Guide to the COVID-19 vaccine
Last updated on 07 October 2021
This page contains information about the COVID-19 vaccine for disabled people, their whānau and those who care for people with disabilities.
Information in other formats
The Ministry of Health website has lots of useful information about the COVID-19 vaccine in a range of formats.
Can I get the COVID-19 vaccine now?
Anyone in New Zealand aged 12 or over can book to get their COVID-19 vaccine now.
A dedicated team is also available through the COVID Vaccination Healthline to support disabled people to get vaccinated.
To speak to the team, call 0800 28 29 26 and press the number 2. The team are available from 8am to 8pm Monday to Friday.
You can receive tailored advice and support for booking your vaccination appointments, including assistance with coordinating transport to and from the vaccination site and arranging the necessary support/accommodations during the appointment.
Whakarongorau Aotearoa that run the COVID Vaccination Healthline has employed team members who are either disabled people themselves or who are allies to the disability community across Aotearoa.
How does the vaccine work?
New Zealand is rolling out the Pfizer COVID-19 vaccine, which requires two doses at least three weeks apart.
The vaccine doesn’t inject the COVID-19 virus into your body. Instead, it trains your body’s immune system to recognise the virus so it can defend against it.
The vaccine doesn’t alter your DNA in anyway, and is quickly flushed out of your body after you get it.
What happens when I get my first vaccination?
When you arrive at the vaccination venue, someone will greet you and check your booking. You’ll get a card that contains your details. Don’t lose this – you'll need it when you come for your second dose.
You’ll be asked to sign a consent form. You may have to wait in the waiting area for a little while. Depending on the day and time you go, there may be lots of other people there too.
Your vaccinator will call your name and you’ll go into a booth or room to receive your injection. A small needle is inserted into the muscle in your upper left or right arm. It only takes a few seconds.
After your injection you’ll be asked to make a time to come back for your second dose, then you’ll be monitored for 20 minutes in case you have any immediate side effects. Once a nurse says you’re fine, you can go.
What about my second vaccination?
The process for your second vaccination is much the same as the first, but when you arrive at the vaccination centre you need to show your card you got at your first appointment. This is to make sure you’re receiving the right dose at the right time.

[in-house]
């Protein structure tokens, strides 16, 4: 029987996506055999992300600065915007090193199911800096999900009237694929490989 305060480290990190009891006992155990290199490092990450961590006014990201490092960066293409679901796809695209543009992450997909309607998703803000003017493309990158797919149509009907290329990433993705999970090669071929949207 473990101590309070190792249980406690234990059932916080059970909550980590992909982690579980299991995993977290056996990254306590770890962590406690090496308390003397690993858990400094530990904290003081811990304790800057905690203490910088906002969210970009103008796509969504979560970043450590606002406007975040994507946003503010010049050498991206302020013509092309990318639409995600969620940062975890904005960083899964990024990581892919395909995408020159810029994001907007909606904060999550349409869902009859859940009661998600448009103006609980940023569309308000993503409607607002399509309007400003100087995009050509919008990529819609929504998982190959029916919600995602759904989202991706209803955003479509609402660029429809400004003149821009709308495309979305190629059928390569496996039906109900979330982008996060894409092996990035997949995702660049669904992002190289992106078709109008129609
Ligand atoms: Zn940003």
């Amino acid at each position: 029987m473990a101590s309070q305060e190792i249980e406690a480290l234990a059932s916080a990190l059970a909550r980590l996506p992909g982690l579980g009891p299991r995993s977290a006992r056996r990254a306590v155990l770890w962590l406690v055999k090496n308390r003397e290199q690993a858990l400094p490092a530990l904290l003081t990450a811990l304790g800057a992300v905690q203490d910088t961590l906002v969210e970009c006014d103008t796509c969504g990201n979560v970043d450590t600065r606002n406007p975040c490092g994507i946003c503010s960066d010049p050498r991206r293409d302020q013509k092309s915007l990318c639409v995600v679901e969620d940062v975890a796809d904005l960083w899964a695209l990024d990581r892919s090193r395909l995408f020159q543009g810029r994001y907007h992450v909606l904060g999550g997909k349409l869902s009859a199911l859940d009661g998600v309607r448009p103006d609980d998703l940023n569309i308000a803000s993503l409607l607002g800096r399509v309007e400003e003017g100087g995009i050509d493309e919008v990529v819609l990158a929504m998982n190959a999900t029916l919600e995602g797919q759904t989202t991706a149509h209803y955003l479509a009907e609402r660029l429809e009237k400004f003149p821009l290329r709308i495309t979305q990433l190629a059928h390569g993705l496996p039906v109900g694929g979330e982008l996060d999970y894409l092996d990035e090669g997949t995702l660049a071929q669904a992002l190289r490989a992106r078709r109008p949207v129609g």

You’ll be protected from COVID-19 about seven days after your second vaccine dose.
What are the side effects?
Some people experience mild flu-like symptoms for a couple of days after getting their vaccine. This is normal and is a sign your body is learning to fight the virus.
Common reactions include pain around the area you got the injection, feeling tired, headaches, and muscle and joint aches.
Supported decision making for getting the COVID-19 vaccine
The COVID-19 vaccine protects us all from the virus. By getting it, you’re not only protecting yourself but those around you.
No one can force you to get the vaccine – you have to decide for yourself that it’s the right thing to do.
If you need support making decisions about this, or you support someone in making this decision, there are some Ministry of Health resources that might be helpful.
You can also get in touch with the Personal Advocacy and Safeguarding Adults Trust for support around making a decision about the vaccine.
Is it safe?
Yes. Medsafe approved the Pfizer vaccine in New Zealand because it meets international standards and local requirements.
Millions of people worldwide have already had the vaccine with great success. Medsafe is continuing to monitor the safety of the vaccine as it’s used in New Zealand and around the world.
What if I’m nervous about needles but still want to get the vaccine?
The only way to receive the vaccination is through injection. Some people are nervous about needles – this is common, but there are ways to overcome it.
Will the COVID-19 vaccine interfere with other medications?
The chance of a negative reaction between the vaccine and any medication you’re taking is very small. If you're concerned about this, talk with your health professional.
What if I still have questions?
If you still have concerns about the COVID-19 vaccine call Healthline on 0800 358 5453, or speak to your health professional.